Last time I wrote, we were out watching whales, the biggest creatures in the ocean. This time, let?s start small, with those phytoplankton that are the foundation of the marine food web, the organisms that make water so blue to our eyes. According to NASA?s Earth Observatory, phytoplankton serve as a ?biological carbon pump? that transfers about 10 gigatonnes of carbon from the atmosphere to the deep ocean each year. They bloom and retreat. They move and wander through the ocean. They provide sustenance for everything from teeny tiny fish to the great whales I saw off Cape Cod.
Warming ocean temperatures can adversely affect the growth of phytoplankton, which in turn may affect atmospheric carbon dioxide concentrations, since there are fewer carbon-suckers floating around out there. This process creates a feedback loop, similar to the one caused by cutting down trees, that then continues to warm waters. A recent report from the International Program on the State of the Ocean states that human activities have already managed to warm and acidify the world?s waters, as well as deplete the oxygen in large portions of them.
These conditions were present in the carbon-cycle disruptions that marked the five past eras of mass extinctions?many believe we are in the sixth?but this is the first time that humans are the root cause. The changes are happening faster and are more severe than initially suspected, and our window of time to act is shrinking. None of this is new information, though, unless one lives in the land of denial.
But humans don?t eat phytoplankton. Predominantly, it?s fish we take from the seas for our dinner plates. And around the globe, our appetite is growing. Within days of my whale-watching adventure, the International Union for Conservation of Nature (IUCN) announced that five out of the eight tuna species are at risk of extinction. Dr. Kent Carpenter, manager of IUCN?s marine biodiversity unit and an author of the study, was quoted in the Guardian:
All three bluefin tuna species are susceptible to collapse under continued excessive fishing pressure. The southern bluefin has already essentially crashed, with little hope of recovery. If no changes are made to current fishing practices, the western Atlantic bluefin stocks are at risk of collapse as they are showing little sign that the population is rebuilding following a significant reduction in the 1970s.
A new article published in the scientific journal Marine Policy is calling for a blanket ban on deep-sea fishing. The paper lambastes an industry that survives off subsidies and operates fisheries that ?more closely resemble mining operations that serially eliminate fishable populations and move on.? The problem with deep-sea fishing is the longevity and slow reproductive rate of the fish that inhabit deep waters. Orange roughy live up to 150 years; Chilean sea bass up to fifty years. And the methods of fishing haul in heaps of non-target species, from sea birds to sea turtles, sharks to corals.
Sometimes small, simple things can transform an industry. The New York Times? Cordelia Dean recently reported on advances being made within the industry to help reduce the collateral damage from fishing. Ideas like experimenting with noisemakers, tinkering with the shape and strength of hooks or the shape of net mesh, and making lines or nets more visible are all at stages of research or implementation. At a seabird conservation conference last year, I met Hans Jusseit, an inventor and retired fisherman, who has come up with the Smart Hook, which has a small shield to protect the baited hook, in hopes of decreasing the number of accidental deaths of birds that trail behind fishing boats searching for an easy meal. And each year, the World Wildlife Fund sponsors the International Smart Gear Competition, seeking out new ways to reduce unintended bycatch.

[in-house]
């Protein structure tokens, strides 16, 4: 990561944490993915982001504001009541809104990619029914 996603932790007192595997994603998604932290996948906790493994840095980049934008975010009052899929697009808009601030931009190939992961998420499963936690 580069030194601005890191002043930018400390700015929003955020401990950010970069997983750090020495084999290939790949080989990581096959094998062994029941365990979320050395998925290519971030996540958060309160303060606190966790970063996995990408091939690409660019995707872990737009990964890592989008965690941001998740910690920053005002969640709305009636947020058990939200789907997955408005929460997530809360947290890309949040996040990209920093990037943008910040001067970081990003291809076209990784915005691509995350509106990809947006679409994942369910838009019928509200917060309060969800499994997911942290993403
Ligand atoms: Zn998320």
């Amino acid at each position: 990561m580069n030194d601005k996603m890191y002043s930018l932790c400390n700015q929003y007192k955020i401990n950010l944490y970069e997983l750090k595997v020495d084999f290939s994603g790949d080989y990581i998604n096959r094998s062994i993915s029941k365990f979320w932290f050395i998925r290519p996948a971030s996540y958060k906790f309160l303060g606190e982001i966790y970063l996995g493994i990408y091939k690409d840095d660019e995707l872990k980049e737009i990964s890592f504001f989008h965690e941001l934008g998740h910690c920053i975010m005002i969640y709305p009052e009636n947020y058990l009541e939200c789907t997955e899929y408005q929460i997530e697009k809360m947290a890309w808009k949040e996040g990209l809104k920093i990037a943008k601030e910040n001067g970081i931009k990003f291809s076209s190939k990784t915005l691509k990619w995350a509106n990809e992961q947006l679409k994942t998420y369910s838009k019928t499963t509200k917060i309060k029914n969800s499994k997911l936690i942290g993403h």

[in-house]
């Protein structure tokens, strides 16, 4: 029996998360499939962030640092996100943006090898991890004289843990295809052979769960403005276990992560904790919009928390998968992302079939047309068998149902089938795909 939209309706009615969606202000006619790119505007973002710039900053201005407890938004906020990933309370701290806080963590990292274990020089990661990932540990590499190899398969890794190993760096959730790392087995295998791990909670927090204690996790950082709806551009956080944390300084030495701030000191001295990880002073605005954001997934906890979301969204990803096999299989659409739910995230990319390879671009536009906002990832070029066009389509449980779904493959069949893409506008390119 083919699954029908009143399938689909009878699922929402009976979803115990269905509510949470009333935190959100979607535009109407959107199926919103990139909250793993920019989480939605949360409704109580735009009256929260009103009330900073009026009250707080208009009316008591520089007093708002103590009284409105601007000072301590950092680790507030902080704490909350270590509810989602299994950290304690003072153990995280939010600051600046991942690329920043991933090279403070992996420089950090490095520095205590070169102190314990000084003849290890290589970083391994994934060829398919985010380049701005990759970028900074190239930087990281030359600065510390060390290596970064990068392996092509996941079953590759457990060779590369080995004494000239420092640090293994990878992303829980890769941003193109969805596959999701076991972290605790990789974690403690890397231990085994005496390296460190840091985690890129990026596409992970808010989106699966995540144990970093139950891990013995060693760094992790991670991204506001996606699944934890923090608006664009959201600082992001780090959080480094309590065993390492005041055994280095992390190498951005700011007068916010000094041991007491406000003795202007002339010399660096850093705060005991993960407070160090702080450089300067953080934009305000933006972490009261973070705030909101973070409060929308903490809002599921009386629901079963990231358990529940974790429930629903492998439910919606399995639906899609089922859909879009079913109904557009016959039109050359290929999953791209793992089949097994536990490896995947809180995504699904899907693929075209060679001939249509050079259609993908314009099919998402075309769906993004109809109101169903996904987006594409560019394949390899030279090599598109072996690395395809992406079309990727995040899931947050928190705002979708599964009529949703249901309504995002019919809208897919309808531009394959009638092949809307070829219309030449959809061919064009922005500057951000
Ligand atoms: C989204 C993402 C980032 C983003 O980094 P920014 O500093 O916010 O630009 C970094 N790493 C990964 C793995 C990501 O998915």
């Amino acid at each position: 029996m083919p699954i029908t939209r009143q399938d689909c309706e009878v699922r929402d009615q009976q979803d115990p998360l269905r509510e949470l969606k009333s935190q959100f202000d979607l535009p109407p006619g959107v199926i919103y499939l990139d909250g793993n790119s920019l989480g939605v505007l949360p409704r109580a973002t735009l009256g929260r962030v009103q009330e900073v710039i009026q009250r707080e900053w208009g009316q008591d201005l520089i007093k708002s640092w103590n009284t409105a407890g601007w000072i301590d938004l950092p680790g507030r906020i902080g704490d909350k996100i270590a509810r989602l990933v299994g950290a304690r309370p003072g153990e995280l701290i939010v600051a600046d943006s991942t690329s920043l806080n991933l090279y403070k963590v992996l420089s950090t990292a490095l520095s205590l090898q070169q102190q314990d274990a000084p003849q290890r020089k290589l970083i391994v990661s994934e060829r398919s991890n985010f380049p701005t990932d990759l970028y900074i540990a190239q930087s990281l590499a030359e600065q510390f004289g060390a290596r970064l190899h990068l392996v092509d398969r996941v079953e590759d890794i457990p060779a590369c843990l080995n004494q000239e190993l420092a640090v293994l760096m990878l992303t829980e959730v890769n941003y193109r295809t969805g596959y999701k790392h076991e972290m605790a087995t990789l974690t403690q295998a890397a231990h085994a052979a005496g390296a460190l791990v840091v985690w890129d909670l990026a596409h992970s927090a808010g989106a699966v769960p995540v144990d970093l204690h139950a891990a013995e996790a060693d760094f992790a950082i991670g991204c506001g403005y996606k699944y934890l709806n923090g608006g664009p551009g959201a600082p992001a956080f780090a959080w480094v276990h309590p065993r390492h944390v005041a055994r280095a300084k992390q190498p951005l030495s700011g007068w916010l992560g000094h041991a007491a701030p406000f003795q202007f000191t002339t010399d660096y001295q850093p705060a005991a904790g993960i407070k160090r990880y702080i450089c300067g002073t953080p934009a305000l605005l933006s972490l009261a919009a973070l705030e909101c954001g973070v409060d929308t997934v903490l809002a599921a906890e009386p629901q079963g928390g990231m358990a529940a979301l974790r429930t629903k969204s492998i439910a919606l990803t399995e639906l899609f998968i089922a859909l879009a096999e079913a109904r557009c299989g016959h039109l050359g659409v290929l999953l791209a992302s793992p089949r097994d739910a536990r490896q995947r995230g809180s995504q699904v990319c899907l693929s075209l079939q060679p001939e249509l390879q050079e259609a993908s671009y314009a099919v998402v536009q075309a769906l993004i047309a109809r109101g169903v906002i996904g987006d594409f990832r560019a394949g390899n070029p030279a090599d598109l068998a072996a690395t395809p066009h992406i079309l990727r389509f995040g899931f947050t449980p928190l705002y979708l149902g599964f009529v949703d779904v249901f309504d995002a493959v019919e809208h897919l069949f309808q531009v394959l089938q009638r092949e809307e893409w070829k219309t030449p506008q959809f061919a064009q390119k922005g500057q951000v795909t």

It is crucial that industry adopt these changes, because the great waters of the world are a difficult place to implement broad, uniform regulations. UN conventions help, along with the international work of other Geneva-based organizations and large-scale NGOs. But some smaller nonprofits organizations are advocating for a?sorry?sea change in attitude, arguing that the traditional approach to saving the oceans simply isn?t working. The World Ocean Observatory, for example, is redefining the world?s oceans as an ?integrated, global, social system? and has decided to toss out all the high overhead of most organizations and leap into new technology to develop classroom and museum curricula that are available free or at a low cost to educators anywhere. Also using the internet, which links us globally as much as the oceans these days, the Census on Marine Life has been bringing together scientists from around the globe for over a decade to inventory marine biodiversity. And there is a flip side to the fishing industry?s ability to go ever deeper in search of species to feed an ever-growing human population: the same technological advances could be used to make fisheries more sustainable, if there is commitment on the part of industry and governments to support change.
In spite of the frequent use of the word ?collapse? when it comes to talking about fish populations, there is evidence that sound management can have an effect, according to a study published in Science a couple of years ago. The authors advocated, as is the current trend on land as well, approaching conservation with entire ecosystems in mind.
Closer to home, there is the power of the consumer. Piscivores can check out the work of places like the Marine Stewardship Council and Friend of the Sea, and keep the Monterey Bay Aquarium Seafood Watch guide (and downloadable apps) handy. And here are Ten Solutions to Save the Oceans from Conservation Magazine.